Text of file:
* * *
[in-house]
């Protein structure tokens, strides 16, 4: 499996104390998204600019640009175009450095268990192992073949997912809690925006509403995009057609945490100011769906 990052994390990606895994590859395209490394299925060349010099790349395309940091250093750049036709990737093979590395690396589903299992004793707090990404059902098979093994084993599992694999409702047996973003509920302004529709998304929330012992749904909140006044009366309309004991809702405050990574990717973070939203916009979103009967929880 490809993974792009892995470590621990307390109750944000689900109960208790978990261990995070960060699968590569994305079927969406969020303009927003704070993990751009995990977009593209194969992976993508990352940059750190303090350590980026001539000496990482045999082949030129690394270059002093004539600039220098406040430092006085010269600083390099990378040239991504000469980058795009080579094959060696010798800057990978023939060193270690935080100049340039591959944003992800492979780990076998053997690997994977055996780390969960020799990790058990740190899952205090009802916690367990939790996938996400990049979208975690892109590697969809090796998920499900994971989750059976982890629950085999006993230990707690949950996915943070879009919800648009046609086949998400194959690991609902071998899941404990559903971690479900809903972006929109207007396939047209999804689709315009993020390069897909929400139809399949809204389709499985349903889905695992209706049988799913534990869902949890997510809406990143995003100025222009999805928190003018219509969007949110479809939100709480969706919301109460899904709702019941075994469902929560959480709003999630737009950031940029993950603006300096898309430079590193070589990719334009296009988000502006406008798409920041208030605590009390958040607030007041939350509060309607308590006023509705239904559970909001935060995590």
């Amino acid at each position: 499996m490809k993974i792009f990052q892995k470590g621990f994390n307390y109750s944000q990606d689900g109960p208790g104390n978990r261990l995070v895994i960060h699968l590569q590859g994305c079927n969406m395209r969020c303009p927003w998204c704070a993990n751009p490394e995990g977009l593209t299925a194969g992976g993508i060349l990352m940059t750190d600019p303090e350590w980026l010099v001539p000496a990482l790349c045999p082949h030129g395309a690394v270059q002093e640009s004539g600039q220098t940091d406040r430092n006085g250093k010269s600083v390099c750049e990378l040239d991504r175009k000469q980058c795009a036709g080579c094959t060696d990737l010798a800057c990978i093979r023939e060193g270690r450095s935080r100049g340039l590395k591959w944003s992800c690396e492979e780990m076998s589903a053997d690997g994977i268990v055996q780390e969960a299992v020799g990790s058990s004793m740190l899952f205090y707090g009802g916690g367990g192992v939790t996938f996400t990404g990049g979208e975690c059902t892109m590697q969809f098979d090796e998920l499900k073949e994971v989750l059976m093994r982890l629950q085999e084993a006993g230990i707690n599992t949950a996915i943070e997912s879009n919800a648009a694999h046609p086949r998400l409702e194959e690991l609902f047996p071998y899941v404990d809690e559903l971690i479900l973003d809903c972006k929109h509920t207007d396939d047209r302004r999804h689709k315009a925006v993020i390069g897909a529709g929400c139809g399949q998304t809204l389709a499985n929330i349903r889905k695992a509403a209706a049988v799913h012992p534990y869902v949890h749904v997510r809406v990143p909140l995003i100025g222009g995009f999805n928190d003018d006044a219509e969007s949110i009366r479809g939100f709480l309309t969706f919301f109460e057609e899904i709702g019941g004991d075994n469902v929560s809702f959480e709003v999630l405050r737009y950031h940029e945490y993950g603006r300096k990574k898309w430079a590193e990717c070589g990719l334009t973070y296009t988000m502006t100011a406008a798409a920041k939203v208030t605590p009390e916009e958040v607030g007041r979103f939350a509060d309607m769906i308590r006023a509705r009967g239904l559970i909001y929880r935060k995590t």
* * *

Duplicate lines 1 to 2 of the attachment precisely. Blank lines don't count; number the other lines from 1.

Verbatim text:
[in-house]
């Protein structure tokens, strides 16, 4: 499996104390998204600019640009175009450095268990192992073949997912809690925006509403995009057609945490100011769906 990052994390990606895994590859395209490394299925060349010099790349395309940091250093750049036709990737093979590395690396589903299992004793707090990404059902098979093994084993599992694999409702047996973003509920302004529709998304929330012992749904909140006044009366309309004991809702405050990574990717973070939203916009979103009967929880 490809993974792009892995470590621990307390109750944000689900109960208790978990261990995070960060699968590569994305079927969406969020303009927003704070993990751009995990977009593209194969992976993508990352940059750190303090350590980026001539000496990482045999082949030129690394270059002093004539600039220098406040430092006085010269600083390099990378040239991504000469980058795009080579094959060696010798800057990978023939060193270690935080100049340039591959944003992800492979780990076998053997690997994977055996780390969960020799990790058990740190899952205090009802916690367990939790996938996400990049979208975690892109590697969809090796998920499900994971989750059976982890629950085999006993230990707690949950996915943070879009919800648009046609086949998400194959690991609902071998899941404990559903971690479900809903972006929109207007396939047209999804689709315009993020390069897909929400139809399949809204389709499985349903889905695992209706049988799913534990869902949890997510809406990143995003100025222009999805928190003018219509969007949110479809939100709480969706919301109460899904709702019941075994469902929560959480709003999630737009950031940029993950603006300096898309430079590193070589990719334009296009988000502006406008798409920041208030605590009390958040607030007041939350509060309607308590006023509705239904559970909001935060995590």